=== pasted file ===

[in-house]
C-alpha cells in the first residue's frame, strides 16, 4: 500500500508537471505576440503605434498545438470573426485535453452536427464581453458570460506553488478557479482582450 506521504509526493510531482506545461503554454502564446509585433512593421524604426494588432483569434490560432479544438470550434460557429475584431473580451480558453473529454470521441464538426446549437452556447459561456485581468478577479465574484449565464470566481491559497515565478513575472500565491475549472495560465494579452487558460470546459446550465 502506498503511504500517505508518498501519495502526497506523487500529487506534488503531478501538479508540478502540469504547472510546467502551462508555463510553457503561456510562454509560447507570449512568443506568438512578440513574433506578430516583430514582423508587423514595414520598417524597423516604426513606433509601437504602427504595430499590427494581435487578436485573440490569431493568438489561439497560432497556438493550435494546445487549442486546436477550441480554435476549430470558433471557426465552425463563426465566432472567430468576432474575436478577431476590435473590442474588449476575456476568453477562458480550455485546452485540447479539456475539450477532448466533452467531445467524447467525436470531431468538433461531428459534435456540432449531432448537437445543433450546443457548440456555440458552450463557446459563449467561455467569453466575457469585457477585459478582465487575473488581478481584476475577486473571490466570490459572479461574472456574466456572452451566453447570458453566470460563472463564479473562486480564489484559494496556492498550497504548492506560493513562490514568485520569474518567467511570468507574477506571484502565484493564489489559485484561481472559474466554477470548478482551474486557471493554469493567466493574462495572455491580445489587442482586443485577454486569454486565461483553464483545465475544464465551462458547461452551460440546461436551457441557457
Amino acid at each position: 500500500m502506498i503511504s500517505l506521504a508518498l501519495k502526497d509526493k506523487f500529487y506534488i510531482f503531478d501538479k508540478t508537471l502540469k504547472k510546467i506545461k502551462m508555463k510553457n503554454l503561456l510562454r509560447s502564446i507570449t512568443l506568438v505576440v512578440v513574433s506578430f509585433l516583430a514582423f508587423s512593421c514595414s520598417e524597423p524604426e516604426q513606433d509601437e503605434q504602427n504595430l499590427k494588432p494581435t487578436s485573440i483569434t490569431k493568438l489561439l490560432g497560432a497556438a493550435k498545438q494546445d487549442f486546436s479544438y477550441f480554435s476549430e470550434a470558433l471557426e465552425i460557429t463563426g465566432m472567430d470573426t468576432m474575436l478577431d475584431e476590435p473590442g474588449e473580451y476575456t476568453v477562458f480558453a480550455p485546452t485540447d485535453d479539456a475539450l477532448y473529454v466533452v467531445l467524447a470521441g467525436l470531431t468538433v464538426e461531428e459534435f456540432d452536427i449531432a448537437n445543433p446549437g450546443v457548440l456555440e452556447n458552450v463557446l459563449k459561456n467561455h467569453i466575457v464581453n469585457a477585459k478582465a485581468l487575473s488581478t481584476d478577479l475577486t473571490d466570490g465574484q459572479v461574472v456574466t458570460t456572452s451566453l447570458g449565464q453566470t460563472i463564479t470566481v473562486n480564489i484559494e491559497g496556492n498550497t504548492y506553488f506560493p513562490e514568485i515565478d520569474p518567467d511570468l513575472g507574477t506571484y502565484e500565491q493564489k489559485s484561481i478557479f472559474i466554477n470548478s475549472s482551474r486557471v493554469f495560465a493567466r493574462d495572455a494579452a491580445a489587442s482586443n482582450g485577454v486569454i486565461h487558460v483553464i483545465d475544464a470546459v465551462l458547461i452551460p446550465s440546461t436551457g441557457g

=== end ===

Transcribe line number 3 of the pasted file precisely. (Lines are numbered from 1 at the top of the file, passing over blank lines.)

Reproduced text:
Amino acid at each position: 500500500m502506498i503511504s500517505l506521504a508518498l501519495k502526497d509526493k506523487f500529487y506534488i510531482f503531478d501538479k508540478t508537471l502540469k504547472k510546467i506545461k502551462m508555463k510553457n503554454l503561456l510562454r509560447s502564446i507570449t512568443l506568438v505576440v512578440v513574433s506578430f509585433l516583430a514582423f508587423s512593421c514595414s520598417e524597423p524604426e516604426q513606433d509601437e503605434q504602427n504595430l499590427k494588432p494581435t487578436s485573440i483569434t490569431k493568438l489561439l490560432g497560432a497556438a493550435k498545438q494546445d487549442f486546436s479544438y477550441f480554435s476549430e470550434a470558433l471557426e465552425i460557429t463563426g465566432m472567430d470573426t468576432m474575436l478577431d475584431e476590435p473590442g474588449e473580451y476575456t476568453v477562458f480558453a480550455p485546452t485540447d485535453d479539456a475539450l477532448y473529454v466533452v467531445l467524447a470521441g467525436l470531431t468538433v464538426e461531428e459534435f456540432d452536427i449531432a448537437n445543433p446549437g450546443v457548440l456555440e452556447n458552450v463557446l459563449k459561456n467561455h467569453i466575457v464581453n469585457a477585459k478582465a485581468l487575473s488581478t481584476d478577479l475577486t473571490d466570490g465574484q459572479v461574472v456574466t458570460t456572452s451566453l447570458g449565464q453566470t460563472i463564479t470566481v473562486n480564489i484559494e491559497g496556492n498550497t504548492y506553488f506560493p513562490e514568485i515565478d520569474p518567467d511570468l513575472g507574477t506571484y502565484e500565491q493564489k489559485s484561481i478557479f472559474i466554477n470548478s475549472s482551474r486557471v493554469f495560465a493567466r493574462d495572455a494579452a491580445a489587442s482586443n482582450g485577454v486569454i486565461h487558460v483553464i483545465d475544464a470546459v465551462l458547461i452551460p446550465s440546461t436551457g441557457g